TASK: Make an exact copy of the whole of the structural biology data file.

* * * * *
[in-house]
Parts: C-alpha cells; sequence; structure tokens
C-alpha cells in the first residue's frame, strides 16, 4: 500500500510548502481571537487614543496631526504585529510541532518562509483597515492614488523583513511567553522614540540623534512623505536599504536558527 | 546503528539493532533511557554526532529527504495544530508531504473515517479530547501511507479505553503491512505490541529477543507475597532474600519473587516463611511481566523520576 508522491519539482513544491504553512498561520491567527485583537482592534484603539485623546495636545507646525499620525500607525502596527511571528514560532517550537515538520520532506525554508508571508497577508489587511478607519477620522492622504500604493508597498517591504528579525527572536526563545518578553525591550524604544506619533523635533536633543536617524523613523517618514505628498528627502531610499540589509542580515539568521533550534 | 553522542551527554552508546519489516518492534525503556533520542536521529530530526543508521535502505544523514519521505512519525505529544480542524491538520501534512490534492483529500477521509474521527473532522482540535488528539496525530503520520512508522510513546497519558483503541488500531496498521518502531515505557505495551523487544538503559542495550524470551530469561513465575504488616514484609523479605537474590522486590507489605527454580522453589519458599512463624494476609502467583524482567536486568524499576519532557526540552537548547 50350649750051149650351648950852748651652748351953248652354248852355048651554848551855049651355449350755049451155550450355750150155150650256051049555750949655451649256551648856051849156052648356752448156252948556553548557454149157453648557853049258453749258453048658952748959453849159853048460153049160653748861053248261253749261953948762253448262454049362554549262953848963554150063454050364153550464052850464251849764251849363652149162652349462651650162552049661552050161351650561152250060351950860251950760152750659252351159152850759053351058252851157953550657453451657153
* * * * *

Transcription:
[in-house]
Parts: C-alpha cells; sequence; structure tokens
C-alpha cells in the first residue's frame, strides 16, 4: 500500500510548502481571537487614543496631526504585529510541532518562509483597515492614488523583513511567553522614540540623534512623505536599504536558527 | 546503528539493532533511557554526532529527504495544530508531504473515517479530547501511507479505553503491512505490541529477543507475597532474600519473587516463611511481566523520576 508522491519539482513544491504553512498561520491567527485583537482592534484603539485623546495636545507646525499620525500607525502596527511571528514560532517550537515538520520532506525554508508571508497577508489587511478607519477620522492622504500604493508597498517591504528579525527572536526563545518578553525591550524604544506619533523635533536633543536617524523613523517618514505628498528627502531610499540589509542580515539568521533550534 | 553522542551527554552508546519489516518492534525503556533520542536521529530530526543508521535502505544523514519521505512519525505529544480542524491538520501534512490534492483529500477521509474521527473532522482540535488528539496525530503520520512508522510513546497519558483503541488500531496498521518502531515505557505495551523487544538503559542495550524470551530469561513465575504488616514484609523479605537474590522486590507489605527454580522453589519458599512463624494476609502467583524482567536486568524499576519532557526540552537548547 50350649750051149650351648950852748651652748351953248652354248852355048651554848551855049651355449350755049451155550450355750150155150650256051049555750949655451649256551648856051849156052648356752448156252948556553548557454149157453648557853049258453749258453048658952748959453849159853048460153049160653748861053248261253749261953948762253448262454049362554549262953848963554150063454050364153550464052850464251849764251849363652149162652349462651650162552049661552050161351650561152250060351950860251950760152750659252351159152850759053351058252851157953550657453451657153